The 9K35 "Strela-10" was developed by Soviet engineers to replace the 1960s-era 9K31 Strela-1 line (SA-9 "Gaskin") of mobile Surface-to-Air Missile (SAM) systems in service with the Red Army during the Cold War years. It was a budget alternative to more technology-laden programs of the period and therefore somewhat limited in terms of overall engagement capabilities. It lacked all-weather functionality though its more direct operator participation (it is optically-aimed and guided) made its engagement of aerial targets far less prone to jamming and evasion. Development work began in 1969 by KB Tochmash Design Bureau of Precision Engineering to which the 9K35 was taken into service in 1979. To NATO, the vehicle was known as the SA-13 "Gopher". It continues to see use today (2014), having been taken on by forces ranging from Afghanistan and Angola to Ukraine and Vietnam. Former operators include Czechoslovakia (dissolution), Poland, Slovakia, the Soviet Union, and Yugoslavia (dissolution). Modern Russian Army versions use a new missile.
The 13.55-ton SA-13 is built atop the existing hull and chassis of a slightly modified MT-LB multipurpose armored tracked carrier and therefore retains the same YaMZ-238 V diesel-fueled 240 horsepower engine and performance specifications of 37 miles per hour road speeds and 310 mile operational ranges. A torsion bar suspension allows for the necessary off-road capability and the hull is amphibious as in the original MT-LB, treading water at a 3-mile-per-hour-clip. Its crew numbers three - commander, driver, and gunner and armor protection is only against small arms fire, measuring 7mm thick. Primary armament is its four-shot 9M333 missile launcher which sits atop the hull on a trainable mount. The launchers are grouped as two pairs of launchers in a side-by-side format, the pairing separated by the radar array at center. The mounting hardware features full traversal and elevation controls. The launcher can also fire the older missiles of the Streal-1 family.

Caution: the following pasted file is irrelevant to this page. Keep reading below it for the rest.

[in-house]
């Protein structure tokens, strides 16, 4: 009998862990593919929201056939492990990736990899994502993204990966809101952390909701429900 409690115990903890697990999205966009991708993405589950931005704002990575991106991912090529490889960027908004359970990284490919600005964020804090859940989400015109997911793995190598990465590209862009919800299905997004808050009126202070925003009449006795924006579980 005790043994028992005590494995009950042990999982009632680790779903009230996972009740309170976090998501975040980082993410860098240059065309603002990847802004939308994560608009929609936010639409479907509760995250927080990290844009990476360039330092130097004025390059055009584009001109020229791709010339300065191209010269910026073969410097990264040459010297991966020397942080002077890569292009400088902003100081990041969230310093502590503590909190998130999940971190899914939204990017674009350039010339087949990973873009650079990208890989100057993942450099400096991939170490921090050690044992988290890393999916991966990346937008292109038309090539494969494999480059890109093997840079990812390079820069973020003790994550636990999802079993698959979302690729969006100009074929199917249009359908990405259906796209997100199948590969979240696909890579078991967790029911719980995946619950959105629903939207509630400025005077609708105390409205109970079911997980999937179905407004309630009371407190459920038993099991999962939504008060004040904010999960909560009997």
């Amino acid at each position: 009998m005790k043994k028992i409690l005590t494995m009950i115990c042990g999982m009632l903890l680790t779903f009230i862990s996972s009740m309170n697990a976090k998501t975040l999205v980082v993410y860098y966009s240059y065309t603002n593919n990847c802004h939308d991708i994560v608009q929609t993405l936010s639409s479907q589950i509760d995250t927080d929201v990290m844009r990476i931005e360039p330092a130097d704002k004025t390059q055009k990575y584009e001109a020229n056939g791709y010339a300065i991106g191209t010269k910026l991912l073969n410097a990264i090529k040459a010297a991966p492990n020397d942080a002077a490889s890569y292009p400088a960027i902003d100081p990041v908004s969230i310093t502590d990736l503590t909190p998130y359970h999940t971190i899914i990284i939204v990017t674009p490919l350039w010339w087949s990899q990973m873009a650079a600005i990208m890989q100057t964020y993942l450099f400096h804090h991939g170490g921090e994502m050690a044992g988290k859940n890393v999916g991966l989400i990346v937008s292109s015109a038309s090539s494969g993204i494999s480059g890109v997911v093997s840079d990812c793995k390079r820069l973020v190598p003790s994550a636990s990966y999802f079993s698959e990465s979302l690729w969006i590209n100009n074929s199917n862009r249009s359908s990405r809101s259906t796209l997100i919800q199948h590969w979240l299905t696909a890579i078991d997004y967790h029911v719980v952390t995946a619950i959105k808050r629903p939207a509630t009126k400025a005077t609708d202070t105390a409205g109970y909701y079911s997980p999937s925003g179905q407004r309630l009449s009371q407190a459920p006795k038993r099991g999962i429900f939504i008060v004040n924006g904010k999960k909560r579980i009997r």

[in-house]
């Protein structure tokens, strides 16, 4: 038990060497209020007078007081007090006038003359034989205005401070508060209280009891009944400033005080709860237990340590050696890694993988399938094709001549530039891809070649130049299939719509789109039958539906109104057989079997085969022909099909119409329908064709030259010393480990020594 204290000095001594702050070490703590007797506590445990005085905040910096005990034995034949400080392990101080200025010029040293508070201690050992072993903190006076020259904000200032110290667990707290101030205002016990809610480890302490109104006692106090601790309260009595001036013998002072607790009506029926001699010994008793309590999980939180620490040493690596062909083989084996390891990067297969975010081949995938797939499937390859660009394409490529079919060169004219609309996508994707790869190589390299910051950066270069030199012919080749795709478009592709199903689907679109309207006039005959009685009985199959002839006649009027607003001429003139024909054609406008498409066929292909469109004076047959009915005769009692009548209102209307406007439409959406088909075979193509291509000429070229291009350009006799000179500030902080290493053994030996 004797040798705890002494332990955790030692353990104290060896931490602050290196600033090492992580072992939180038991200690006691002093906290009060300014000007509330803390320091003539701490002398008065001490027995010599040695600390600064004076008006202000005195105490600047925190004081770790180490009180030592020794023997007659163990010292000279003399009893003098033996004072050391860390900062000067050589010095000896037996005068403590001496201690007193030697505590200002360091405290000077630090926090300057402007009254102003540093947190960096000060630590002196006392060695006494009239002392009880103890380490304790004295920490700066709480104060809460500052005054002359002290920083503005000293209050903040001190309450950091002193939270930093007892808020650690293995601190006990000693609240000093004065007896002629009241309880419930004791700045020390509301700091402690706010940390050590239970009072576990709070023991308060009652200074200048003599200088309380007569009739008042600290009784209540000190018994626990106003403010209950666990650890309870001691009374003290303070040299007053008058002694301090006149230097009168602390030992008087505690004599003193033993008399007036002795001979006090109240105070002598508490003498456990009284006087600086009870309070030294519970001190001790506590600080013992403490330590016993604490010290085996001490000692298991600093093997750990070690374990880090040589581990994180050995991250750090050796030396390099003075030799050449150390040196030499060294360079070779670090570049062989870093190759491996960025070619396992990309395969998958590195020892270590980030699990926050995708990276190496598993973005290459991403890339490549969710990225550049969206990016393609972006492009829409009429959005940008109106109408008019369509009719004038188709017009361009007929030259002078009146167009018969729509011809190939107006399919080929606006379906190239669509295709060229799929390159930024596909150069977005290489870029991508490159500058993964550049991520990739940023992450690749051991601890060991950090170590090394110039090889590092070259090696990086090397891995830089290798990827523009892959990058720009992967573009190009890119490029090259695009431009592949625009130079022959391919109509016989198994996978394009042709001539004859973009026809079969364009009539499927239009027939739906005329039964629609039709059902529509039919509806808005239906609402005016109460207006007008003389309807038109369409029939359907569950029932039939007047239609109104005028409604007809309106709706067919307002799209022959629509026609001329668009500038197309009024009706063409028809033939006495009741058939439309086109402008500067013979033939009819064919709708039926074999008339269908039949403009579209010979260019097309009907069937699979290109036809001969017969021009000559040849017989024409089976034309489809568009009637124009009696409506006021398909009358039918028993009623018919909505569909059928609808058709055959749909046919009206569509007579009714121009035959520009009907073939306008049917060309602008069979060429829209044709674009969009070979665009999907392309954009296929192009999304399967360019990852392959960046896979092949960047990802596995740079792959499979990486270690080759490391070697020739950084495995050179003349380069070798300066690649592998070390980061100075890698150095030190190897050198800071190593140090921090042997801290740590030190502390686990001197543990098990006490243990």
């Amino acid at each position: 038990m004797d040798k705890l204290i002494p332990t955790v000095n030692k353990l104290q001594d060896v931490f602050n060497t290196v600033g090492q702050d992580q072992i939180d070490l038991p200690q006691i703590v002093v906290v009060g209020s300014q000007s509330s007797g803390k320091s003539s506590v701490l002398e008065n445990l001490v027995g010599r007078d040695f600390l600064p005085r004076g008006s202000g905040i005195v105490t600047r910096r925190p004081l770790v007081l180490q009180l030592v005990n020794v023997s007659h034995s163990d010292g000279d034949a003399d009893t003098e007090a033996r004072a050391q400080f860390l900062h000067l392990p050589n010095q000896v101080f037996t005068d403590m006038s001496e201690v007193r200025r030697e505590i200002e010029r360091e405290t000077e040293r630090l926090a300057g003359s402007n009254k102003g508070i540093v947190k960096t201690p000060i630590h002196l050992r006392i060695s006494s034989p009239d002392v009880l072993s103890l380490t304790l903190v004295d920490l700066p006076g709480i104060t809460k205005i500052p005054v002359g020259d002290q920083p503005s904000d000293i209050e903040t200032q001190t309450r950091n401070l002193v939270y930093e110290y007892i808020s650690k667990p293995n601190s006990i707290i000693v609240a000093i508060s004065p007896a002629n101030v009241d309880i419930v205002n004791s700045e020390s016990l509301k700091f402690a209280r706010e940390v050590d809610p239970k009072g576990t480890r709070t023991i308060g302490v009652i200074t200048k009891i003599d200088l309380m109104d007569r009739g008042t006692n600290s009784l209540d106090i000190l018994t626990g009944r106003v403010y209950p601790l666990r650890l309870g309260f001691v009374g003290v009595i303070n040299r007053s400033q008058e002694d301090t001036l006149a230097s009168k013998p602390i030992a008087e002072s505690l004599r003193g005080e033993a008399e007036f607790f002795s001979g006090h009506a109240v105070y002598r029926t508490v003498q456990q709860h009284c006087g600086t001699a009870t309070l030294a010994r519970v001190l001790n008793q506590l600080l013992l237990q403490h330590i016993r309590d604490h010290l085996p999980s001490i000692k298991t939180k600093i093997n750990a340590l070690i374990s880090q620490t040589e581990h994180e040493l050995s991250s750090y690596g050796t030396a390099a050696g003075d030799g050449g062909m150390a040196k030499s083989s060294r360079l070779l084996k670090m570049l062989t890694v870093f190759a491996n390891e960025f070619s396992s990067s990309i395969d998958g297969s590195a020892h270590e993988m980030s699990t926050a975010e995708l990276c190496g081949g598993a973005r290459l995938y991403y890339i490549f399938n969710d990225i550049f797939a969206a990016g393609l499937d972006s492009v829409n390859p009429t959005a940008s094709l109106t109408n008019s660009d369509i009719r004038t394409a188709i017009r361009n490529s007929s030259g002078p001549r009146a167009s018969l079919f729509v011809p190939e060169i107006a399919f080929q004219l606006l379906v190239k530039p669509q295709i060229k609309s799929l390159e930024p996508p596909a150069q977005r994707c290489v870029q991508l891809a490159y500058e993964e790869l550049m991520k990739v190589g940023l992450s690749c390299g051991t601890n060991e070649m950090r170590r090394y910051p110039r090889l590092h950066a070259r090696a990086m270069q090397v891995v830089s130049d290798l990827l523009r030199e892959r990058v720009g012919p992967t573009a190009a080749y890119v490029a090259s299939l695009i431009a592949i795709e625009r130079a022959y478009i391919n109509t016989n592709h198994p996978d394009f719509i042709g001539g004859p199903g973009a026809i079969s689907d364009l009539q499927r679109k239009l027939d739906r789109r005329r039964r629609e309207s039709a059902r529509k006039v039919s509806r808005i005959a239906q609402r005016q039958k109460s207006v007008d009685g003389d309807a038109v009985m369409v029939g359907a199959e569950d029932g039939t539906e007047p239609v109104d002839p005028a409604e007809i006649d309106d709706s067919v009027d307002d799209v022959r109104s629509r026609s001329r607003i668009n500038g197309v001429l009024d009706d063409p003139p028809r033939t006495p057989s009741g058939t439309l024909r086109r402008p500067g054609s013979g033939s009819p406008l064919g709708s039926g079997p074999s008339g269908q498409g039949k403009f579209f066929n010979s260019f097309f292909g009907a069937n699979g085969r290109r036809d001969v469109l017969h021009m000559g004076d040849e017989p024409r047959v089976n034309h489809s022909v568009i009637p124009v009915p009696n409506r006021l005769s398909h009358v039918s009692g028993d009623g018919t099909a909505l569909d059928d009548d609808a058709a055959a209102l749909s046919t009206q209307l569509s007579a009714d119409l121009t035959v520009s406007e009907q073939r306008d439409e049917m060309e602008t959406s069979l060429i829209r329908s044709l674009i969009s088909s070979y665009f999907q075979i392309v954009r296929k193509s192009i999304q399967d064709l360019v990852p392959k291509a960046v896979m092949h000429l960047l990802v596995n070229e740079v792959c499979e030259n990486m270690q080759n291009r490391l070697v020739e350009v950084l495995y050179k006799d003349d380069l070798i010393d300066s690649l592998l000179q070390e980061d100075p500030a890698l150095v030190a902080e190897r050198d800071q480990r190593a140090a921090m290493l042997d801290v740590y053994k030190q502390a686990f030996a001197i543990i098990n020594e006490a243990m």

The original missile was the 9M31M of 1971 which used an impact and proximity fuse. This was followed by the 9M37 of 1976 and its proximity and impact fuse. Then came the 9M37M of 1981 and the 9M333 of 1989 - the latter introducing an eight-ray laser proximity and impact fuse. Maximum range has been progressively increased over the lifespan of the missile's evolution while minimum intercept altitudes have been steadily increased.
Over the decades, the Strela-10 system has been continually improved to help expand its battlefield usefulness. This has produced the Strela-10M, Strela,10M2, and Strela-10M3 marks. Its combat service has ranged from the Angolan War (1975-2002) and Operation Desert Storm (1991) to the Kosovo War (1998-1999) and others though with mixed results.
The "Military Factory" name and MilitaryFactory.com logo are registered ® U.S. trademarks protected by all applicable domestic and international intellectual property laws. All written content, illustrations, and photography are unique to this website (unless where indicated) and not for reuse/reproduction in any form. Material presented throughout this website is for historical and entertainment value only and should not to be construed as usable for hardware restoration, maintenance, or general operation. We do not sell any of the items showcased on this site. Please direct all other inquiries to militaryfactory AT gmail.com.
Part of a network of sites that includes GlobalFirepower, a data-driven property used in ranking the top military powers of the world, WDMMA.org, the World Directory of Modern Military Aircraft, and SR71blackbird.org, detailing the history of the world's most iconic spyplane.